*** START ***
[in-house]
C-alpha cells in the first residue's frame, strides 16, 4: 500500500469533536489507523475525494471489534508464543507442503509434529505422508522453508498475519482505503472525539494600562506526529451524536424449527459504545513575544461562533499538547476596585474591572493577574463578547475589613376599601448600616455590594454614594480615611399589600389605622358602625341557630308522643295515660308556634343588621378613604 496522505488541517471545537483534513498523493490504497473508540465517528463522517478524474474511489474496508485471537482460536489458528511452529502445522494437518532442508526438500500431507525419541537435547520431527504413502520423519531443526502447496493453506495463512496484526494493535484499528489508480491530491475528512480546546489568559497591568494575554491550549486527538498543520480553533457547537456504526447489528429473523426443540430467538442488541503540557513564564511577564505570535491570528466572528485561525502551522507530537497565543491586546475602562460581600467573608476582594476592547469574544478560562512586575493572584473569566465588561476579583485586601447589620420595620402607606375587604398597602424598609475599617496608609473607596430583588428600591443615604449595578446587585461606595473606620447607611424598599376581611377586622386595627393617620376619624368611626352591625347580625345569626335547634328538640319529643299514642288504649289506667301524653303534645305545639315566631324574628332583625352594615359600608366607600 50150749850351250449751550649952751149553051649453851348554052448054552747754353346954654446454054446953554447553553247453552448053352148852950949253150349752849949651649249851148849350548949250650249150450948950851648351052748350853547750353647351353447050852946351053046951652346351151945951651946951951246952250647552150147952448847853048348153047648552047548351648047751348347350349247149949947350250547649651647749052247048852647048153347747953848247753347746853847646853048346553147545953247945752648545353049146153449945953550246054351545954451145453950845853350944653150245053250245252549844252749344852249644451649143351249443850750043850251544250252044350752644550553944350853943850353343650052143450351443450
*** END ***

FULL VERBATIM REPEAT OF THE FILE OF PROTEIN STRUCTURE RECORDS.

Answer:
[in-house]
C-alpha cells in the first residue's frame, strides 16, 4: 500500500469533536489507523475525494471489534508464543507442503509434529505422508522453508498475519482505503472525539494600562506526529451524536424449527459504545513575544461562533499538547476596585474591572493577574463578547475589613376599601448600616455590594454614594480615611399589600389605622358602625341557630308522643295515660308556634343588621378613604 496522505488541517471545537483534513498523493490504497473508540465517528463522517478524474474511489474496508485471537482460536489458528511452529502445522494437518532442508526438500500431507525419541537435547520431527504413502520423519531443526502447496493453506495463512496484526494493535484499528489508480491530491475528512480546546489568559497591568494575554491550549486527538498543520480553533457547537456504526447489528429473523426443540430467538442488541503540557513564564511577564505570535491570528466572528485561525502551522507530537497565543491586546475602562460581600467573608476582594476592547469574544478560562512586575493572584473569566465588561476579583485586601447589620420595620402607606375587604398597602424598609475599617496608609473607596430583588428600591443615604449595578446587585461606595473606620447607611424598599376581611377586622386595627393617620376619624368611626352591625347580625345569626335547634328538640319529643299514642288504649289506667301524653303534645305545639315566631324574628332583625352594615359600608366607600 50150749850351250449751550649952751149553051649453851348554052448054552747754353346954654446454054446953554447553553247453552448053352148852950949253150349752849949651649249851148849350548949250650249150450948950851648351052748350853547750353647351353447050852946351053046951652346351151945951651946951951246952250647552150147952448847853048348153047648552047548351648047751348347350349247149949947350250547649651647749052247048852647048153347747953848247753347746853847646853048346553147545953247945752648545353049146153449945953550246054351545954451145453950845853350944653150245053250245252549844252749344852249644451649143351249443850750043850251544250252044350752644550553944350853943850353343650052143450351443450